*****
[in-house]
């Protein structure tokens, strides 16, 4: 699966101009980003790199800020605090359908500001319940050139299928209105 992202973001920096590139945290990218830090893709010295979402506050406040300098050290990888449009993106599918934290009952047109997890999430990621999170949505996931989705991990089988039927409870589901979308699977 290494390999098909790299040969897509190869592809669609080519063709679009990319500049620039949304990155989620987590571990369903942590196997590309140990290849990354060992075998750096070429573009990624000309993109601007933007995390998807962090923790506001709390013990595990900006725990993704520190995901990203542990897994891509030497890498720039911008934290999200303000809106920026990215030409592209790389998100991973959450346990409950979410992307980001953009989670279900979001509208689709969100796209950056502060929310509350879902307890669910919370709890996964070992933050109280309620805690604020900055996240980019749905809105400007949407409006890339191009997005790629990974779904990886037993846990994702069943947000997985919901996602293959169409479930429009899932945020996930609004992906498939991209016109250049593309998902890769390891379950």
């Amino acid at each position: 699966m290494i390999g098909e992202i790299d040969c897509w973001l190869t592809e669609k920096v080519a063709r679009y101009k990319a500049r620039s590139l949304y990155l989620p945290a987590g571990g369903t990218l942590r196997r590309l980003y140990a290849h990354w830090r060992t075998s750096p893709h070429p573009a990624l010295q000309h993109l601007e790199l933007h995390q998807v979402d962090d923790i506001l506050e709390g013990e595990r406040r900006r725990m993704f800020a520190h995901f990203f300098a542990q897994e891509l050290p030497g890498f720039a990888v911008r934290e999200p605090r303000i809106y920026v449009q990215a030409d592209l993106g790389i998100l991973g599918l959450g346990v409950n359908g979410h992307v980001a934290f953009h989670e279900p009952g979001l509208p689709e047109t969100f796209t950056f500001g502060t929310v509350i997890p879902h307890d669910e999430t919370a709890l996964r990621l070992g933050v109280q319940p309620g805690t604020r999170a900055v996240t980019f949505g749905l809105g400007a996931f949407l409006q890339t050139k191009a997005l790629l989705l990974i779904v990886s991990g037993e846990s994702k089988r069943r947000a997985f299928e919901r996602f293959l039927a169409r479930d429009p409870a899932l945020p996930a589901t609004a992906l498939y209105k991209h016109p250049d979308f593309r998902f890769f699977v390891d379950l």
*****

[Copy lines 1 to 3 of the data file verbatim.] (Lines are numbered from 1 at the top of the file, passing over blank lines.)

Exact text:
[in-house]
């Protein structure tokens, strides 16, 4: 699966101009980003790199800020605090359908500001319940050139299928209105 992202973001920096590139945290990218830090893709010295979402506050406040300098050290990888449009993106599918934290009952047109997890999430990621999170949505996931989705991990089988039927409870589901979308699977 290494390999098909790299040969897509190869592809669609080519063709679009990319500049620039949304990155989620987590571990369903942590196997590309140990290849990354060992075998750096070429573009990624000309993109601007933007995390998807962090923790506001709390013990595990900006725990993704520190995901990203542990897994891509030497890498720039911008934290999200303000809106920026990215030409592209790389998100991973959450346990409950979410992307980001953009989670279900979001509208689709969100796209950056502060929310509350879902307890669910919370709890996964070992933050109280309620805690604020900055996240980019749905809105400007949407409006890339191009997005790629990974779904990886037993846990994702069943947000997985919901996602293959169409479930429009899932945020996930609004992906498939991209016109250049593309998902890769390891379950």
């Amino acid at each position: 699966m290494i390999g098909e992202i790299d040969c897509w973001l190869t592809e669609k920096v080519a063709r679009y101009k990319a500049r620039s590139l949304y990155l989620p945290a987590g571990g369903t990218l942590r196997r590309l980003y140990a290849h990354w830090r060992t075998s750096p893709h070429p573009a990624l010295q000309h993109l601007e790199l933007h995390q998807v979402d962090d923790i506001l506050e709390g013990e595990r406040r900006r725990m993704f800020a520190h995901f990203f300098a542990q897994e891509l050290p030497g890498f720039a990888v911008r934290e999200p605090r303000i809106y920026v449009q990215a030409d592209l993106g790389i998100l991973g599918l959450g346990v409950n359908g979410h992307v980001a934290f953009h989670e279900p009952g979001l509208p689709e047109t969100f796209t950056f500001g502060t929310v509350i997890p879902h307890d669910e999430t919370a709890l996964r990621l070992g933050v109280q319940p309620g805690t604020r999170a900055v996240t980019f949505g749905l809105g400007a996931f949407l409006q890339t050139k191009a997005l790629l989705l990974i779904v990886s991990g037993e846990s994702k089988r069943r947000a997985f299928e919901r996602f293959l039927a169409r479930d429009p409870a899932l945020p996930a589901t609004a992906l498939y209105k991209h016109p250049d979308f593309r998902f890769f699977v390891d379950l």